The following is an excerpt from Douglas's "Narrative" which paints a more accurate picture of religion in the Old South:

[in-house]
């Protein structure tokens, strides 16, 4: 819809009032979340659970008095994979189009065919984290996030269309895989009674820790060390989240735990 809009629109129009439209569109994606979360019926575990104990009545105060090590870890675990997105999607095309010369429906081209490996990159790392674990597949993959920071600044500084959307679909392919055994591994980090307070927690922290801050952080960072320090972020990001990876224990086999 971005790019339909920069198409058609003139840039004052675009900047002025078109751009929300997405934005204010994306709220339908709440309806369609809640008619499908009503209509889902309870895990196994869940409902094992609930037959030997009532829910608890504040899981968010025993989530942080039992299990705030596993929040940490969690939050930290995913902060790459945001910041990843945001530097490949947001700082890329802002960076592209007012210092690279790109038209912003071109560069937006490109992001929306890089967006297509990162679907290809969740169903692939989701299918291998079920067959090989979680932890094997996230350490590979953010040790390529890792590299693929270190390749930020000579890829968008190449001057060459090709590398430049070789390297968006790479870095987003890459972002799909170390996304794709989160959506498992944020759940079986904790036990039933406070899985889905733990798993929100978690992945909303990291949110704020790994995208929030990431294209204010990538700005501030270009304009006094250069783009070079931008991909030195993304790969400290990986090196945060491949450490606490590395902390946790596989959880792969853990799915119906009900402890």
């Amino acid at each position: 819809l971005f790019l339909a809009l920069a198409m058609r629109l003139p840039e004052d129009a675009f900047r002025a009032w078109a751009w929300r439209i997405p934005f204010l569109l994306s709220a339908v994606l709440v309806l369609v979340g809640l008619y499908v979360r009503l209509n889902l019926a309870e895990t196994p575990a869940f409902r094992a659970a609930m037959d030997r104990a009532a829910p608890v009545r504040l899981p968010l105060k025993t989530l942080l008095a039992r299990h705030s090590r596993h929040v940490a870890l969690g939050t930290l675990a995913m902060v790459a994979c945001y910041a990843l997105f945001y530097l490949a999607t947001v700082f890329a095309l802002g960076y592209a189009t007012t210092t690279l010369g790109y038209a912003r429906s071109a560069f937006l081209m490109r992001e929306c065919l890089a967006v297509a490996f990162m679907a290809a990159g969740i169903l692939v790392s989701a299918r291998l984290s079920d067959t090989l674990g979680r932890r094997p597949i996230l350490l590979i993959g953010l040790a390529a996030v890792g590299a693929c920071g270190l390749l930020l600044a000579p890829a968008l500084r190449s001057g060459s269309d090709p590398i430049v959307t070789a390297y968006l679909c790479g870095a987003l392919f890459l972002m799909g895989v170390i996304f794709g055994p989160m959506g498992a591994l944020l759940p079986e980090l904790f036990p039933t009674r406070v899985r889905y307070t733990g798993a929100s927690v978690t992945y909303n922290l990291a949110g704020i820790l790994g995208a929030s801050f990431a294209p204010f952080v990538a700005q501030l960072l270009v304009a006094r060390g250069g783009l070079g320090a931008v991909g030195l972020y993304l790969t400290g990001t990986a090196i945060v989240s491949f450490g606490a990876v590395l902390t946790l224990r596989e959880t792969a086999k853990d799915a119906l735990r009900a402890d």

"In August, 1832, my master attended a Methodist camp-meeting held in the Bayside, Talbot county, and there experienced religion. I indulged in a faint hope that his conversion would lead him to emancipate his slaves, and that, if he did not do this, it would at any rate, make him more kind and humane. I was disappointed in both these respects. It neither made him humane to his slaves, nor to emancipate them. If it had any effect on his character, it made him more cruel and hateful in all his ways; for I believe him to have been a much worse man after his conversion than before. Prior to his conversion, he relied on his own depravity to shield and sustain him in his savage barbarity; but after his conversion, he found religious sanction and support for his slave holding cruelty. He made the greatest pretensions to piety. His house was the house of prayer. He prayed morning, noon, and night. He very soon distinguished himself among his brethren, and was soon made a class-leader and exhorter. His activity in revivals was great, and he proved himself an instrument in the hands of the church in converting many souls. His house was the preachers' home. They used to take great pleasure in coming there to put up; for while he starved us, he stuffed them. We have had three or four preachers there at a time. The names of those who used to come most frequently while I lived there, were Mr. Storks, Mr. Ewery, Mr. Humphrey, and Mr. Hickey. I have also seen Mr. George Cookman at our house. We slaves loved Mr. Cookman. We believed him to be a good man. We thought him instrumental in getting Mr. Samuel Harrison, a very rich slaveholder, to emancipate his slaves; and by some means got the impression that he was laboring to effect the emancipation of all slaves. When he was at our house, we were called into prayers. When the others were there, we were sometimes called in and sometimes not. Mr. Cookman took more notice of us than either of the other ministers. He could not come among us without betraying his sympathy for us, and stupid as we were, we had the sagacity to see it.